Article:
The cobbled street led out through the Porte d'Espagne, and we were on our way. We paused for a few photos, then turned our backs on St Jean and headed for the hills.

Rather unromantically, the beginning of the route is a very ordinary tarmac road, gradually rising into the Pyrenean foothills. Little clusters of walkers could be seen both ahead and behind, whilst overhead the clouds gradually thickened.

Heading for the hills
Rain set in by about 10.00am: steady and persistent. After a quick stop to don waterproofs, we carried on. The gradient became steeper, the rain came down more heavily, and the mist closed in to around 50 metres – and we wouldn’t see anything resembling a view until mid-afternoon. Later, even amongst walkers who hadn’t been there at the time, the day would be referred to as “Foggy Sunday”.

A gap in the clouds
But, with dozens of people about, there was very little chance of feeling alone, and a supportive chit-chat developed amongst the group to help keep spirits up. The hamlet of Honto and the Refuge-Auberge Orisson came and went (the only accommodation options between St Jean and Roncesvalles) and we passed the time with a couple of Scandinavian ladies in Haglofs gear and a young girl from Hereford.

By 12.00 o’clock we had made good progress, with about half the climb and half the distance completed. So we ate half of our lunch. In truth, it was too wet and cold to hang around for long, so we ate quickly and carried on. Soon, we came to a mobile “shop” staffed by an enterprising local – we were still on the road at this stage – where we bought bananas and collected another stamp for our Pilgrim Passports.

By and large, the route was adequately signed

A short while later, the route left the road and climbed steeply on a muddy path to a rocky outcrop, before levelling out to cross the border into Spain.

Entering Spain
We joined an easy path through beech woods, and before long came to the Col de Bentarte at 1,330m, where a large group were picnicking. From here a wide, stony track led steadily upwards towards for a couple of kilometres to the Col de Lepoeder, the high point of the route at 1,450m. Snow patches – some quite extensive – still covered the ground here, but at least the rain had abated and we grabbed a quick stop for the remainder of our lunch.

From the Col de Lepoeder, it was downhill all the way. A steeply descending path wound through the woods for the last few kilometres to Roncesvalles. Conditions improved all the time as we lost altitude, and this stroll through beautiful, mature woodland almost made up for the lack of views on the tops.

Nearing Roncesvalles in almost pleasant weather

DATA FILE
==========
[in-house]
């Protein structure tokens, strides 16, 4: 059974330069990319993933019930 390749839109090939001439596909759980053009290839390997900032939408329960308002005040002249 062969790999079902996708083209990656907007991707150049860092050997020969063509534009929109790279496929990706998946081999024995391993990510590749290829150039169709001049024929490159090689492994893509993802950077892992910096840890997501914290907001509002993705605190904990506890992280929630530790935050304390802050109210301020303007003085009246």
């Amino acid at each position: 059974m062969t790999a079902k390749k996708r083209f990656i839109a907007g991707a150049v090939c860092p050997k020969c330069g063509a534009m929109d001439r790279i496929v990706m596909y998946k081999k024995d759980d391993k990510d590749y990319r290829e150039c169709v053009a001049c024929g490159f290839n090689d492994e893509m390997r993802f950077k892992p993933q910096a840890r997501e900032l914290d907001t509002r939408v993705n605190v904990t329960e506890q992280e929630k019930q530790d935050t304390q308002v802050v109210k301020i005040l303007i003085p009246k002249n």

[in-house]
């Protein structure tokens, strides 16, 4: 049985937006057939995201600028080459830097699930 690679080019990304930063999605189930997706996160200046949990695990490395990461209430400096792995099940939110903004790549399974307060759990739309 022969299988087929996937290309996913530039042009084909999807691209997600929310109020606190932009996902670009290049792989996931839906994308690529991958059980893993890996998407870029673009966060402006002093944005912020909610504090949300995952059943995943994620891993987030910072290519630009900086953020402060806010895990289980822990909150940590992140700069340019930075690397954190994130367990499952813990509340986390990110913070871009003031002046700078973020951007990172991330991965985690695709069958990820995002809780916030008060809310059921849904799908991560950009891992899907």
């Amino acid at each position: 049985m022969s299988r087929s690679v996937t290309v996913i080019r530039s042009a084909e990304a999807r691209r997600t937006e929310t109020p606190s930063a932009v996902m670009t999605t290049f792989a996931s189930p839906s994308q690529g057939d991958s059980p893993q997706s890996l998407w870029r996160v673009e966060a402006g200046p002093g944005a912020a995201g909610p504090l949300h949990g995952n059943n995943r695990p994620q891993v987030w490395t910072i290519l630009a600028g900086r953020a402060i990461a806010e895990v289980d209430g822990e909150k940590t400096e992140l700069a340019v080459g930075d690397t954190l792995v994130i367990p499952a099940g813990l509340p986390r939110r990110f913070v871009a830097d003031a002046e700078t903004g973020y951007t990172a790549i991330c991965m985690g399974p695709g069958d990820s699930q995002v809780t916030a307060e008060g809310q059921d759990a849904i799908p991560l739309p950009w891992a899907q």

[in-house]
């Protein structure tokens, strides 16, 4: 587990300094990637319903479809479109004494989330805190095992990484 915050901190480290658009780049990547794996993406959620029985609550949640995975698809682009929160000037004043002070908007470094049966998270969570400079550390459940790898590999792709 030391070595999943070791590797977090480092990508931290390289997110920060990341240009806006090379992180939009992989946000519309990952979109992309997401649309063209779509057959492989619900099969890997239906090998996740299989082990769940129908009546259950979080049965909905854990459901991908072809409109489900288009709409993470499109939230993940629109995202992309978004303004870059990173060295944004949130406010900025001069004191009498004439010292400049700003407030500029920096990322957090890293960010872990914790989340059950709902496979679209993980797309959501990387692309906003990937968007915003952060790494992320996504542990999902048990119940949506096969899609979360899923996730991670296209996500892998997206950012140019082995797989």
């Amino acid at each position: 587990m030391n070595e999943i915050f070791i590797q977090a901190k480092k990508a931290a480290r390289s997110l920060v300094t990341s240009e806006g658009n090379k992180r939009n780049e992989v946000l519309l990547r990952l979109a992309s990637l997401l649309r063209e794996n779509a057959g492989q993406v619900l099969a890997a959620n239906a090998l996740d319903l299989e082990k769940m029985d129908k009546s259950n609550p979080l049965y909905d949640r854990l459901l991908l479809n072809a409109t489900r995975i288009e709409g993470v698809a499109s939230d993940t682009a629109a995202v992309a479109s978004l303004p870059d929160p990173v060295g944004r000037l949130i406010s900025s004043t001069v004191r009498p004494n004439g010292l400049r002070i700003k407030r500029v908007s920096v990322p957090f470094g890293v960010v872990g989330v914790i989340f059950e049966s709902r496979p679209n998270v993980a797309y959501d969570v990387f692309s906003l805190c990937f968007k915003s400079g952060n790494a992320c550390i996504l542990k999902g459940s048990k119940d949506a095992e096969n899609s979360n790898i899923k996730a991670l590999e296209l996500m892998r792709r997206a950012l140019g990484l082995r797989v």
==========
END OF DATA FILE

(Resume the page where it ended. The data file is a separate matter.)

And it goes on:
Just outside the village, we came across a memorial plaque to a young man who had died on the Camino only two months previously. It is thought he became disoriented in bad, snowy weather, and fell from a cliff – a reminder, if one were needed, of the dangers of walking this route and the notoriously unpredictable Pyrenean weather. In fact we later heard the route had been closed for a while since our crossing (although this is unverified).

For the last half-mile into the village, we walked with Alex the Landscape Gardener and friend, pleased to be nearing the end of the day. Much emphasis is placed on the difficulty of this section, and with good reason: whilst it is a moderately testing day for regular mountain hikers, the fact is that many pilgrims are infrequent walkers, unused to walking in mountain conditions and possibly carrying a much larger load than that to which they are accustomed – something that shouldn’t be underestimated. A lower level alternative follows the N135 road if necessary.

Monastery and Collegiate Church at Roncesvalles
Roncesvalles is a tiny village – little more, in fact, than an extended monastery complex – so it didn’t take long to find our digs in a converted part of the monastery. To our delight, the room was beautiful – rather too good for smelly pilgrims, if the truth be told. After a wash and brush up, we went down for dinner (we had been asked if we wanted dinner at the 7.00pm or 8.30pm sitting: a no-brainer if ever there was one – why would we want to eat after bedtime?). It was good: soup, deep-fried asparagus, trout & fries, chocolate mousse and complimentary wine. We had earned it, and enjoyed it thoroughly!

Foyer of the Casa de Beneficiados - nice!

Monday 27 May 2013

Camino de Santiago: A Week On The Way – Day 1

Saturday 11/5/13 – St-Jean-Pied-de-Port

“Do you want to share a taxi?”

These words, emanating from the row of seats behind us whilst disembarking the plane at Biarritz Airport, were our first interaction with other pilgrims. “You’re doing the Camino, right?”